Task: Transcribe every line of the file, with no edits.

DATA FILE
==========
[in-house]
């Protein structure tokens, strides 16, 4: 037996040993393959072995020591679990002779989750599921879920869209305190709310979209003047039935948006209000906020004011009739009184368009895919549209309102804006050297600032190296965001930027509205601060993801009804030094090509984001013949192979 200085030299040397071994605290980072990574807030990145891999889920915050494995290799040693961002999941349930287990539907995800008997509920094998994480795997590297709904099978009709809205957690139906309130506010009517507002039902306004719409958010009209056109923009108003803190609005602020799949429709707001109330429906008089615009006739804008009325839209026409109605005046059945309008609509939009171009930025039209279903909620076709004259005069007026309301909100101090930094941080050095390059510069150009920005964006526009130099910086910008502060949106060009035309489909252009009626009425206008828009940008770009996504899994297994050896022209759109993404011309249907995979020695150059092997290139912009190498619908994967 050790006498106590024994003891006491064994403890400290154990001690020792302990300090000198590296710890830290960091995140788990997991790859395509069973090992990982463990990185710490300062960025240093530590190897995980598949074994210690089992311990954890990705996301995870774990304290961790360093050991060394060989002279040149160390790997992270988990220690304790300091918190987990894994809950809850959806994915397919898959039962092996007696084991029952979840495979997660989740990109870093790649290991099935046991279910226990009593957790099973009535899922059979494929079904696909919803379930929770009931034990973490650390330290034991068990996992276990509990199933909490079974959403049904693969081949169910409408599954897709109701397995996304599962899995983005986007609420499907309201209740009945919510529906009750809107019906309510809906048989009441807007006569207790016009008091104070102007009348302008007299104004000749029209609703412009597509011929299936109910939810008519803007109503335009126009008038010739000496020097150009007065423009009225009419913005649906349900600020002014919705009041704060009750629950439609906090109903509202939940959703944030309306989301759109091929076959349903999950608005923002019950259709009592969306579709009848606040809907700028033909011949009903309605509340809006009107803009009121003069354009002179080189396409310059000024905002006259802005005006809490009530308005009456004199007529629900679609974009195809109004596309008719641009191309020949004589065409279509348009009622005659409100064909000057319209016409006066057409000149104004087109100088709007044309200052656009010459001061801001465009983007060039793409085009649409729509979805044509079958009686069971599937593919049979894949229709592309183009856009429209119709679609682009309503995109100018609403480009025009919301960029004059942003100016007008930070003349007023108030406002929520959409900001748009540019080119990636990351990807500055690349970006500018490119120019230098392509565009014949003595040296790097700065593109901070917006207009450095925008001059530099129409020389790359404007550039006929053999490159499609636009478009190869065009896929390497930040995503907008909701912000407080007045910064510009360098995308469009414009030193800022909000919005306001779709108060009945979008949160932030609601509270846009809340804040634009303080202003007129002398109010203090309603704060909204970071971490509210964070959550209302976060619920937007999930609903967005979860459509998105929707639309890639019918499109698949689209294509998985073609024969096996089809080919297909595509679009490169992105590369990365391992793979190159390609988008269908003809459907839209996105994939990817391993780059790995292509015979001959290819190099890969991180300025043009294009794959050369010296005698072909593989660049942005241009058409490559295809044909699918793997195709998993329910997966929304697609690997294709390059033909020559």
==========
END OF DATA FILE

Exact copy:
[in-house]
């Protein structure tokens, strides 16, 4: 037996040993393959072995020591679990002779989750599921879920869209305190709310979209003047039935948006209000906020004011009739009184368009895919549209309102804006050297600032190296965001930027509205601060993801009804030094090509984001013949192979 200085030299040397071994605290980072990574807030990145891999889920915050494995290799040693961002999941349930287990539907995800008997509920094998994480795997590297709904099978009709809205957690139906309130506010009517507002039902306004719409958010009209056109923009108003803190609005602020799949429709707001109330429906008089615009006739804008009325839209026409109605005046059945309008609509939009171009930025039209279903909620076709004259005069007026309301909100101090930094941080050095390059510069150009920005964006526009130099910086910008502060949106060009035309489909252009009626009425206008828009940008770009996504899994297994050896022209759109993404011309249907995979020695150059092997290139912009190498619908994967 050790006498106590024994003891006491064994403890400290154990001690020792302990300090000198590296710890830290960091995140788990997991790859395509069973090992990982463990990185710490300062960025240093530590190897995980598949074994210690089992311990954890990705996301995870774990304290961790360093050991060394060989002279040149160390790997992270988990220690304790300091918190987990894994809950809850959806994915397919898959039962092996007696084991029952979840495979997660989740990109870093790649290991099935046991279910226990009593957790099973009535899922059979494929079904696909919803379930929770009931034990973490650390330290034991068990996992276990509990199933909490079974959403049904693969081949169910409408599954897709109701397995996304599962899995983005986007609420499907309201209740009945919510529906009750809107019906309510809906048989009441807007006569207790016009008091104070102007009348302008007299104004000749029209609703412009597509011929299936109910939810008519803007109503335009126009008038010739000496020097150009007065423009009225009419913005649906349900600020002014919705009041704060009750629950439609906090109903509202939940959703944030309306989301759109091929076959349903999950608005923002019950259709009592969306579709009848606040809907700028033909011949009903309605509340809006009107803009009121003069354009002179080189396409310059000024905002006259802005005006809490009530308005009456004199007529629900679609974009195809109004596309008719641009191309020949004589065409279509348009009622005659409100064909000057319209016409006066057409000149104004087109100088709007044309200052656009010459001061801001465009983007060039793409085009649409729509979805044509079958009686069971599937593919049979894949229709592309183009856009429209119709679609682009309503995109100018609403480009025009919301960029004059942003100016007008930070003349007023108030406002929520959409900001748009540019080119990636990351990807500055690349970006500018490119120019230098392509565009014949003595040296790097700065593109901070917006207009450095925008001059530099129409020389790359404007550039006929053999490159499609636009478009190869065009896929390497930040995503907008909701912000407080007045910064510009360098995308469009414009030193800022909000919005306001779709108060009945979008949160932030609601509270846009809340804040634009303080202003007129002398109010203090309603704060909204970071971490509210964070959550209302976060619920937007999930609903967005979860459509998105929707639309890639019918499109698949689209294509998985073609024969096996089809080919297909595509679009490169992105590369990365391992793979190159390609988008269908003809459907839209996105994939990817391993780059790995292509015979001959290819190099890969991180300025043009294009794959050369010296005698072909593989660049942005241009058409490559295809044909699918793997195709998993329910997966929304697609690997294709390059033909020559």